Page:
What is a meme?
Memes, whether from social media or popular characters, often feature text overlaid on existing images. This message is used to highlight the humorous and relevant content of the image.
Memes help provide some sort of social commentary on something, but they are easy to digest, humorous and intuitive. This can be understood with interesting photos and short titles, usually within 25 characters.
What is the history of memes?
The word “meme” was first used long before Facebook and Twitter existed. In 1976, Richard Dawkins wrote a book called The Selfish Gene. This is the term used to describe how cultural trends spread. It may not be a funny image of a cat, but the emotions are exactly the same!
One of the first memes was the dancing babies that took the internet by storm in 1996. If you’re a post-90s kid, you’ll remember the GIFs and videos of Peanut Butter Jelly Time. Regardless, these images and videos spread like wildfire in the early days of the internet.
Over the years, with the launch of Facebook in 2004, the popularity of memes began to soar. Right now, fast forward to today and you’ll see memes everywhere. They decorate workshops, appear in the news, and even become popular board games—what’s your story?
Why are memes so popular?
Spiderman memes are another way for people to share related experiences, and sometimes it’s popular to share with people they’ve never met. Best of all, memes make people ROFL! Science has proven that laughter is contagious, so it only makes sense that memes are so popular.
Today, memes, GIFs, and digital stickers are also very easy to find and use. Since they are part of digital communication, they are seamlessly integrated into the smartphone’s messaging system. If your friends need to laugh, just click on an emoji, GIF, or sticker and it will be sent as text.
Is the meme copyrighted?
Generally speaking, almost all popular memes are copyrighted. Unless the image is classified as a Creative Commons graphic or generally in the public domain, it’s safe to assume that you don’t actually own the right to share it.
It’s also not uncommon for the owners of these images to seek damage for misuse. In fact, Getty Images has recently settled several infringement cases, including “Socially Nasty Penguins.” Of course, the internet is a big place. In short, tracking every instance of a copyrighted image used is like looking for a needle in a haystack. At the end of the day, if you’re crazy about using memes in marketing, it’s a good idea to talk to a lawyer or law firm to find out if it’s allowed. You can also contact the authors directly, if possible.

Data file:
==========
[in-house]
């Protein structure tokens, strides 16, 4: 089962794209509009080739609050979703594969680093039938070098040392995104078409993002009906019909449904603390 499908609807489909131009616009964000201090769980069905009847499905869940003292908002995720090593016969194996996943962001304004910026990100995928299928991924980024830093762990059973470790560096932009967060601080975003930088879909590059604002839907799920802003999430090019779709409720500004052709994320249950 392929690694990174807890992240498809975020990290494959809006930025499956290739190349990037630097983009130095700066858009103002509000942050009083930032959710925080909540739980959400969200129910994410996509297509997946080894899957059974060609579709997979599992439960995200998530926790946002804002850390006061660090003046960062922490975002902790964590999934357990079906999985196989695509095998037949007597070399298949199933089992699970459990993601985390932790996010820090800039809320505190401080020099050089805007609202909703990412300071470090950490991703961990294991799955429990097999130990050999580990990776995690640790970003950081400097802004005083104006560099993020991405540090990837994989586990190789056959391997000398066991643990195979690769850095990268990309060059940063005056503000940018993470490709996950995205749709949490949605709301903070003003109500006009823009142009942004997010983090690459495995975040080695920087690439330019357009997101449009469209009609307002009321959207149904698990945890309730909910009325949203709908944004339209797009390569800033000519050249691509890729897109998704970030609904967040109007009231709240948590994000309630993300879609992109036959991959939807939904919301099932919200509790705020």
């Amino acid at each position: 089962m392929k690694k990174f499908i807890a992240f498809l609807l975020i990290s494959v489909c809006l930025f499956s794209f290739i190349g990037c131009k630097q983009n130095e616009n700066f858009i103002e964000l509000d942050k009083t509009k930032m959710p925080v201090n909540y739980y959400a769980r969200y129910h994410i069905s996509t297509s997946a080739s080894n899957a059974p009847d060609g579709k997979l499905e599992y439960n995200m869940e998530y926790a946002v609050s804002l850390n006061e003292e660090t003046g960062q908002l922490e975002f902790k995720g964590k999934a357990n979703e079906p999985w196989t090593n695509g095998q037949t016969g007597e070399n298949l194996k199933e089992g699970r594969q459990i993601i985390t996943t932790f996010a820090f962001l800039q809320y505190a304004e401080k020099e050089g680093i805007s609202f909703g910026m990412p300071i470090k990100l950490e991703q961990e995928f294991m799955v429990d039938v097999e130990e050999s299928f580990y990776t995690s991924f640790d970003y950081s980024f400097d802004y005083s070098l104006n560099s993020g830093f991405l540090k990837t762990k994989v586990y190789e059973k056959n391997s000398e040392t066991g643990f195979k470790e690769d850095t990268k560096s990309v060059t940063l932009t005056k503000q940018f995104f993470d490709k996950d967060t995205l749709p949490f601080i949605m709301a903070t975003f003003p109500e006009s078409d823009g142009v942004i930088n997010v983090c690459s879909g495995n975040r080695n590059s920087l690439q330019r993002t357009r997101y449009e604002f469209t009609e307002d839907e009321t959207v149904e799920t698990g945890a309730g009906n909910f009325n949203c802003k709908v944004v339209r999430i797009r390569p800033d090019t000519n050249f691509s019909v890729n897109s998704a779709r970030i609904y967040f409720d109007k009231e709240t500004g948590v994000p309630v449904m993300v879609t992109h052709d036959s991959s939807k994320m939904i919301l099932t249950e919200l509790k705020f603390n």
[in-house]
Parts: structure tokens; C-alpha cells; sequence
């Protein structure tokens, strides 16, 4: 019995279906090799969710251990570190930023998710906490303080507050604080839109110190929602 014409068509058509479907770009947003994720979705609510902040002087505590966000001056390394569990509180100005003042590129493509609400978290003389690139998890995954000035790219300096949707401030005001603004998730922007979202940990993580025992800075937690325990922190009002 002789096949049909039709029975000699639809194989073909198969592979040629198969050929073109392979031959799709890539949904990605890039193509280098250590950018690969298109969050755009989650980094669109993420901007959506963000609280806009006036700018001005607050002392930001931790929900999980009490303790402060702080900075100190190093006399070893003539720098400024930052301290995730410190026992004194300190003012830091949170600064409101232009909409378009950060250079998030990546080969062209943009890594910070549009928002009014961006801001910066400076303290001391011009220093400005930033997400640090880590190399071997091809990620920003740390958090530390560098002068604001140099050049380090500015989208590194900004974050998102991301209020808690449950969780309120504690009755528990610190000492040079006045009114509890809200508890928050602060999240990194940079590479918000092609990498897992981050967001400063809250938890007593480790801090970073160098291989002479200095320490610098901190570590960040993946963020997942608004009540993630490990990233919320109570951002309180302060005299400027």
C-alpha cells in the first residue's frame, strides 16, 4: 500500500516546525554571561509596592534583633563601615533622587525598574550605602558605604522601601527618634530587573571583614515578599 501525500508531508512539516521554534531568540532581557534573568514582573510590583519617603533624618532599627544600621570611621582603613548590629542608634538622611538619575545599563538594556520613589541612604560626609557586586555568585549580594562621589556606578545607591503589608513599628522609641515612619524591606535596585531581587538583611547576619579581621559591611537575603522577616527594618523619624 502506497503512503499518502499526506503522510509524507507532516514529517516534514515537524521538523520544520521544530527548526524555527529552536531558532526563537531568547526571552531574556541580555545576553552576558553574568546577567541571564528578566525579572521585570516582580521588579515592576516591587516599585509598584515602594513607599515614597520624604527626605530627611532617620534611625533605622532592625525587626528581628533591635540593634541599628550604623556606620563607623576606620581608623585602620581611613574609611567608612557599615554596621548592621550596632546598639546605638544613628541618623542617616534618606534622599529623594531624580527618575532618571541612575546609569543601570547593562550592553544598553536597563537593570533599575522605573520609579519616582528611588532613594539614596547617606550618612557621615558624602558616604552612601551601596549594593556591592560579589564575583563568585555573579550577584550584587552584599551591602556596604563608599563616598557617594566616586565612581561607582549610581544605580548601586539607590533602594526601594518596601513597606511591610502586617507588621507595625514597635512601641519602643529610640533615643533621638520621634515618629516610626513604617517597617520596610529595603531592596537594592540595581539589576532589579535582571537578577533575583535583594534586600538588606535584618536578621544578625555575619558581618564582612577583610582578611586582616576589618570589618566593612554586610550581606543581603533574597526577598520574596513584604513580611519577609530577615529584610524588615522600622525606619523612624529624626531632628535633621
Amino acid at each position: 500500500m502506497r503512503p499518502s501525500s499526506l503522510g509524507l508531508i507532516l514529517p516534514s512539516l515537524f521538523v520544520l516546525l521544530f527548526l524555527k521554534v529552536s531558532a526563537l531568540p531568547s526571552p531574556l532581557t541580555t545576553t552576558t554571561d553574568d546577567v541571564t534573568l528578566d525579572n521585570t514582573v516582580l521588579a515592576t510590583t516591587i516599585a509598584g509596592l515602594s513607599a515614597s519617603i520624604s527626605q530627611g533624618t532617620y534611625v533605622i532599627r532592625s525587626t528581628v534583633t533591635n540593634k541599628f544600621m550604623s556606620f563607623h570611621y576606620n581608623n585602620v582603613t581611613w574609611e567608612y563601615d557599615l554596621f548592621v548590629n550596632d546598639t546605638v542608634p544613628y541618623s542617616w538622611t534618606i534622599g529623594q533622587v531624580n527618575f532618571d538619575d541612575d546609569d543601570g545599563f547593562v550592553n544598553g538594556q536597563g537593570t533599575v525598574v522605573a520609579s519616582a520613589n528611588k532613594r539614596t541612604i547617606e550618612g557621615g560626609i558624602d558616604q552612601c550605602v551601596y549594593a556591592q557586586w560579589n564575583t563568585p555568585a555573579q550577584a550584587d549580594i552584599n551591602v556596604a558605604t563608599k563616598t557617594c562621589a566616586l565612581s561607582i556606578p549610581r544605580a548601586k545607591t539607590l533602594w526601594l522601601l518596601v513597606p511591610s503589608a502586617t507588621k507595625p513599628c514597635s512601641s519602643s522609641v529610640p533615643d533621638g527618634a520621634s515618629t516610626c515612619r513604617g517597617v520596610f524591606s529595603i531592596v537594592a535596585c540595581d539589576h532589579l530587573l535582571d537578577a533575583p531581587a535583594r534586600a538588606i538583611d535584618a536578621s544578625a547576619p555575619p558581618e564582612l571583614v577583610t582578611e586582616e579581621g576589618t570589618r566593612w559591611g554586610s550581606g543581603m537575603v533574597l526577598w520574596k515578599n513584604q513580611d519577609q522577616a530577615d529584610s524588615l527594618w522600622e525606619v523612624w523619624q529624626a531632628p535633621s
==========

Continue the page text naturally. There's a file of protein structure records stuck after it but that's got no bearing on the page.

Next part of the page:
Should you use memes in your marketing?
As memes and GIFs began to dominate social media, marketers around the world quickly began using them in their campaigns. Some companies struggle with state marketing, while others believe it is wrong.
A few things you should know before you start sharing memes
Memes can work well for brands, but only for those brands who have mastered the basics of using them properly. If you try to use a meme and can’t reach it, you look stupid, at best, you don’t communicate, and at the same time you hurt someone a lot. So, if you are new to memes or want to turn memes into a good business, this guide will help you use memes for marketing.
Their simple shape and humor give memes masculinity and wide appeal. If you are thinking of using memes to promote your brand on social media, you are in good company. As memes have grown in popularity, brands have become increasingly keen to capitalize on their ubiquity and glamour.
Why Memes Work
- Memes are successful because they are “vehicles of culture”. Memes seem to collect our thoughts, emotions and actions in a simple and transferable form, making them perfect for the internet age.
- There are a few things that make memes great for brands:
- They are an easy way to leverage shared knowledge.
- They’re great for humanizing your brand and sharing it on social media with your authentic voice.
- You can easily introduce complex concepts such as brand personality and corporate culture.
- Research shows that they increase audience engagement.
When they see a meme elsewhere, people are more likely to remember your brand.
Some companies have been able to use Spiderman Laugh to bring new energy to their brands, but not all companies that oppose meme space have won.
While there’s no foolproof way to use it, there are a number of ways you can protect yourself from brand-influenced memes that backfire:
Check the rights on the image: It’s important to understand the risk you’re taking, even if the chances of eventually breaking the law are remote.
Have a clear policy: Determine the level of risk your brand is comfortable with and have guidelines that everyone on your team understands and follows. Consider alternatives: If you want to use a specific image but are concerned about possible repercussions, explore alternative paths. For example, you could try licensing an image that you want to be the main part of your marketing campaign.
Know your audience
First, include memes in social marketing to attract viewers. Find out who your brand followers are and what they care about. Do they like to see memes or are they hard to understand?
Your brand’s personality has deep insights into the types of people who follow you on social media and what they expect from you. For example, a meme may be a good choice for a popular brand that appeals to millennial, however if you try to project a more elegant and elegant image, the meme can be inaudible.